Taller buildings would be allowed in Seattle’s Uptown neighborhood, also known as Lower Queen Anne. Across most of Uptown, maximum heights would increase by one or two stories under a plan before the City Council. Closer to South Lake Union, maximums would reach to 160 feet.

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The Seattle City Council is considering an upzone of Uptown, with action expected as early as next month.

The legislationproposed by Mayor Ed Murray would allow developers to build higher in the neighborhood that wraps around Seattle Center and that is also known as Lower Queen Anne.

And it would activate a program requiring developers to help create affordable housing.

Across most of Uptown, maximum heights would increase slightly, by one or two stories.

In the heart of the neighborhood, for example — around Queen Anne Avenue North and Mercer Street — the jump would be from 40 to 65 feet.

In a triangle of land near South Lake Union, between Denny Way, Broad Street and Aurora Avenue North, maximum heights would increase more, from 85 to 160 feet.

Change is coming to the neighborhood with or without the upzone: The city and Seattle Public Schools plan to build a new high school and stadium at Seattle Center; Sound Transit plans a light-rail station there; and the city is working on an agreement to renovate KeyArena.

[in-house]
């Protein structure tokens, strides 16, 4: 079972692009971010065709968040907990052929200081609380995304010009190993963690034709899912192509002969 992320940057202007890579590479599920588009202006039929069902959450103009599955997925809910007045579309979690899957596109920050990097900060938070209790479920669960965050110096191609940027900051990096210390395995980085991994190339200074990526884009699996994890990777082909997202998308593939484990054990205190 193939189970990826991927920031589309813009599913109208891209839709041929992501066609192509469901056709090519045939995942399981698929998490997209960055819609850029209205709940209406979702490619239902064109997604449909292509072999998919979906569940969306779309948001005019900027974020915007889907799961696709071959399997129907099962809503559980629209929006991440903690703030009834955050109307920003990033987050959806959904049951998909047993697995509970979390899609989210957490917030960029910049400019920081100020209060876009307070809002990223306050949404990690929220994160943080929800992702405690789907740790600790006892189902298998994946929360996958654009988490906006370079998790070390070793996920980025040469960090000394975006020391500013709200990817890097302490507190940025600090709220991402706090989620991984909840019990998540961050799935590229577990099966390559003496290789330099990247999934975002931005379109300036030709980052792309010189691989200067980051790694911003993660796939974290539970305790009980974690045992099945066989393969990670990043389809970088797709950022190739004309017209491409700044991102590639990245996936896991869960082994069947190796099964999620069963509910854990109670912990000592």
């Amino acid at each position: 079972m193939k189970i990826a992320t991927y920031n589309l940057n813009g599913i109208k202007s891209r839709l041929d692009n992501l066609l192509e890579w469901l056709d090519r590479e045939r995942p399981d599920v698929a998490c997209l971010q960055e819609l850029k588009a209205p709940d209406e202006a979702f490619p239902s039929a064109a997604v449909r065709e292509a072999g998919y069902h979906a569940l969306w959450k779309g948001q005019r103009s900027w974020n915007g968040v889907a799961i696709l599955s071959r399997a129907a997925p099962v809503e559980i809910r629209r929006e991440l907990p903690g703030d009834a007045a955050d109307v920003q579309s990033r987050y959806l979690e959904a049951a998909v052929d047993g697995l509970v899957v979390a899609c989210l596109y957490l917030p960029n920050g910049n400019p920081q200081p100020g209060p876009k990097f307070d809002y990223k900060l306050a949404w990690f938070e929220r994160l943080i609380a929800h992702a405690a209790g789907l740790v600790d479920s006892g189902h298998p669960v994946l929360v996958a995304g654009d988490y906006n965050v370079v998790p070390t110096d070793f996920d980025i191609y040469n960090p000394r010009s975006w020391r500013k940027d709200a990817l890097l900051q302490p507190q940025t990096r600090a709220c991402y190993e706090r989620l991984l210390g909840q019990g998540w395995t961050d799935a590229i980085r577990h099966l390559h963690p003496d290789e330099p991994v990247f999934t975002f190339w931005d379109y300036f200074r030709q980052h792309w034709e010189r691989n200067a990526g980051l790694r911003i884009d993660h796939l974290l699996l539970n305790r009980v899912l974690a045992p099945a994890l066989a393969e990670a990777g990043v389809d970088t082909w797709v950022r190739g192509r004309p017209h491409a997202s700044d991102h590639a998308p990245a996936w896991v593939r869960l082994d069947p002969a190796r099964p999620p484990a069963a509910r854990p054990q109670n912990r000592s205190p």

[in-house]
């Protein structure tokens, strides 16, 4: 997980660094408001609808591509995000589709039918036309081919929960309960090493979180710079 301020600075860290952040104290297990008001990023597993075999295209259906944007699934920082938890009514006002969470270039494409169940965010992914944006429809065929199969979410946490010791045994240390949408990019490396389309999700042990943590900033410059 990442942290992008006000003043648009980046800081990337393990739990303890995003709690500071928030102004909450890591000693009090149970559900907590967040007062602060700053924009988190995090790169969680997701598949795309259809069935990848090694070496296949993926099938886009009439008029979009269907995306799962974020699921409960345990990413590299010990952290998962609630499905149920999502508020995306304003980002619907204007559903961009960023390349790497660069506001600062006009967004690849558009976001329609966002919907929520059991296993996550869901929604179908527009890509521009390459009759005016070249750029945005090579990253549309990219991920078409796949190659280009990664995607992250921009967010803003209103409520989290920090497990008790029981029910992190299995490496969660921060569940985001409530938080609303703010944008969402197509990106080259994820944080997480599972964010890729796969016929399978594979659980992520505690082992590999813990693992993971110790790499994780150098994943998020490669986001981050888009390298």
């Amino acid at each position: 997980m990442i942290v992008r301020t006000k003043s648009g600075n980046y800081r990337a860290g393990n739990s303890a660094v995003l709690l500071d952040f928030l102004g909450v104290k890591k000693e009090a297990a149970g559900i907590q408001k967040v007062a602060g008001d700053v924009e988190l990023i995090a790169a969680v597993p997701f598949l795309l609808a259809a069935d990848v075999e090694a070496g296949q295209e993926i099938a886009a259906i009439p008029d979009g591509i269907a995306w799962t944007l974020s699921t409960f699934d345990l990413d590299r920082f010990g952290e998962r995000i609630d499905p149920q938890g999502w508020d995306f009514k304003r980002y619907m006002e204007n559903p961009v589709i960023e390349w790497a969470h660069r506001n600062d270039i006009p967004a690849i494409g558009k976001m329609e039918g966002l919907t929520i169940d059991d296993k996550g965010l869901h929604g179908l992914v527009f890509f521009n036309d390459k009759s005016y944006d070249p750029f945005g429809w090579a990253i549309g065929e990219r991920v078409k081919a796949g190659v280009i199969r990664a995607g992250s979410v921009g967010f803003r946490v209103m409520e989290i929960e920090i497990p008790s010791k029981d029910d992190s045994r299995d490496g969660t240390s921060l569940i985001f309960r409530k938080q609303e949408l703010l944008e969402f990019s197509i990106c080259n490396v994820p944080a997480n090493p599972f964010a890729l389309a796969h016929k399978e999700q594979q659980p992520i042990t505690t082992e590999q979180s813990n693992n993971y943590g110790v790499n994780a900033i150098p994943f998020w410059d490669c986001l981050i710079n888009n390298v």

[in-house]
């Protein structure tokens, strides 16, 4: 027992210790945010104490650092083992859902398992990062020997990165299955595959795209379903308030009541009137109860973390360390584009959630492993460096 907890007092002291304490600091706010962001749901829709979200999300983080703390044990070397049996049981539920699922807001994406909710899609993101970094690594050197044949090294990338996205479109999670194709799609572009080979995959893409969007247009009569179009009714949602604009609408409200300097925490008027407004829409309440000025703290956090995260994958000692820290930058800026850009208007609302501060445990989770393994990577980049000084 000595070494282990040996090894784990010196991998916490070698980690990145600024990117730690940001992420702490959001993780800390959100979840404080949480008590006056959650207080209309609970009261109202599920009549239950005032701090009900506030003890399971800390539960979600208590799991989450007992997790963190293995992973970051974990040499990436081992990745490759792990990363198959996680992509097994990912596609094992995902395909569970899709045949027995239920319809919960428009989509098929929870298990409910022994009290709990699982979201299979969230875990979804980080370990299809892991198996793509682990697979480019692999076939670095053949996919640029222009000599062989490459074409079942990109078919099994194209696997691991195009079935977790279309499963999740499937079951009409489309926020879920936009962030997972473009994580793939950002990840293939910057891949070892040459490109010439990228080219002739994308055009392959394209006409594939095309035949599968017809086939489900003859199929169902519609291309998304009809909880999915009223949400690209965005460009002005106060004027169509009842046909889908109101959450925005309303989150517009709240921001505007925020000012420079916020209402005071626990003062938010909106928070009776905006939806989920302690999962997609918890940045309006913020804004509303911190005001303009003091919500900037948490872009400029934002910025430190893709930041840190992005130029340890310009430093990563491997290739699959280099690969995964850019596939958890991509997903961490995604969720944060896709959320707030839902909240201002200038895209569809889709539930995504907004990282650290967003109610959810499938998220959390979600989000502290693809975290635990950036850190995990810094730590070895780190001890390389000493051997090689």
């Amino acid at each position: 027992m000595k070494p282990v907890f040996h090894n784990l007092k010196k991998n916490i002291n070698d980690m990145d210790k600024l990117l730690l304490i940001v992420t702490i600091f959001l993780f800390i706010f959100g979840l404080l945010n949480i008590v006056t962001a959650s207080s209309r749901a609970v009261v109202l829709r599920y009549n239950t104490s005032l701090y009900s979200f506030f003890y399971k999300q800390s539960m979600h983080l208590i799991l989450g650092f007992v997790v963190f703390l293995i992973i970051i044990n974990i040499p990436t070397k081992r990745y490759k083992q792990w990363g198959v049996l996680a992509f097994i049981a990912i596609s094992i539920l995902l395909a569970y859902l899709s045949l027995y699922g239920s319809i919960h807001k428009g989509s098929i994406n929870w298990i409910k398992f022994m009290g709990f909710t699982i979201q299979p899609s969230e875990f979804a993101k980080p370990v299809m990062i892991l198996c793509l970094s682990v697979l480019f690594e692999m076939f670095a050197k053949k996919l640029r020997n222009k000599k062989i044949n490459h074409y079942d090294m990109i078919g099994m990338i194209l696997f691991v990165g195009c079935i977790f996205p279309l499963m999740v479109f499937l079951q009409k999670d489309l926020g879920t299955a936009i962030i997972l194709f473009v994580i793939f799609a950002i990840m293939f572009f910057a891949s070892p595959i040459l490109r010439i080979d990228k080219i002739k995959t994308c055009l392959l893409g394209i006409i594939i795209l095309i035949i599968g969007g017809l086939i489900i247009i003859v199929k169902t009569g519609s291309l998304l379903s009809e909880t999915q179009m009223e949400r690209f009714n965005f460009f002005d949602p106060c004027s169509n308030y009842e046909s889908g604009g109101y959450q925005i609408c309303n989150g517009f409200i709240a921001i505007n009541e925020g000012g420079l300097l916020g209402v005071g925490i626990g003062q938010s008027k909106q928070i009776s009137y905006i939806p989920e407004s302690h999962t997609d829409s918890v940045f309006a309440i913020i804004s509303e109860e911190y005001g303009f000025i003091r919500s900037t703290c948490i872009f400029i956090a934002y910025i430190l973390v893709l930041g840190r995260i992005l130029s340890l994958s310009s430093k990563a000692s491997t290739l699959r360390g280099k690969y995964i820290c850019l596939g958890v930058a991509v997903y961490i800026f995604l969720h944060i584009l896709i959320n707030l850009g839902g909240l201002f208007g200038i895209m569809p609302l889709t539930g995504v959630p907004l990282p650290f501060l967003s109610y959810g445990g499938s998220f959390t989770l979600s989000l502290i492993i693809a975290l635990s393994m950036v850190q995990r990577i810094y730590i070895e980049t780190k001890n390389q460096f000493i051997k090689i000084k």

Uptown would be the latest neighborhood upzoned by the mayor and council this year, following the University District, downtown and South Lake Union, some Central District intersections and the Chinatown International District.

Murray says the legislation would allow Uptown to better accommodate population growth and would generate low-income housing.

Triggered by the upzone, the Mandatory Housing Affordability program would require Uptown developers to include rent-restricted apartments in their projects or pay fees.

The city would use the fees to help nonprofits build rent-restricted apartments elsewhere in Uptown or in other neighborhoods.

Built on site or with fees, the rent-restricted units would need to be affordable to households making no more than 60 percent of the area’s median income.

This year, 60 percent of the area’s median for a family of four is $57,600 per year.

Under, the mayor’s proposal, Uptown developers would need to devote 5 to 10 percent of their projects to affordable housing or pay $8 to $29.75 per square foot.

Over 20 years, the city estimates Uptown development would create 600 low-income apartments under the Mandatory Housing Affordability program.

The council plans to consider upzones of dozens more neighborhoods next year and could allow apartment buildings on some blocks now reserved for single-family houses.

The Uptown upzone affects only blocks already zoned for apartments and commercial buildings.

Besides allowing taller buildings, the legislation would introduce new development standards meant to make projects pedestrian friendly through amenities such as midblock connections.

And it would offer incentives for developers to create open space and green streets as part of their projects.

The council may amend Murray’s proposal. Councilmember Rob Johnson has suggested adding incentives for developers to build family-size apartments.

Johnson, who chairs the council’s land-use committee, has also suggested capping the number of parking spots Uptown developers would be allowed to build.

The committee held its second discussion on the legislation Tuesday and has scheduled a public hearing for 5:30 p.m. Sept. 11 at SIFF Cinema Uptown.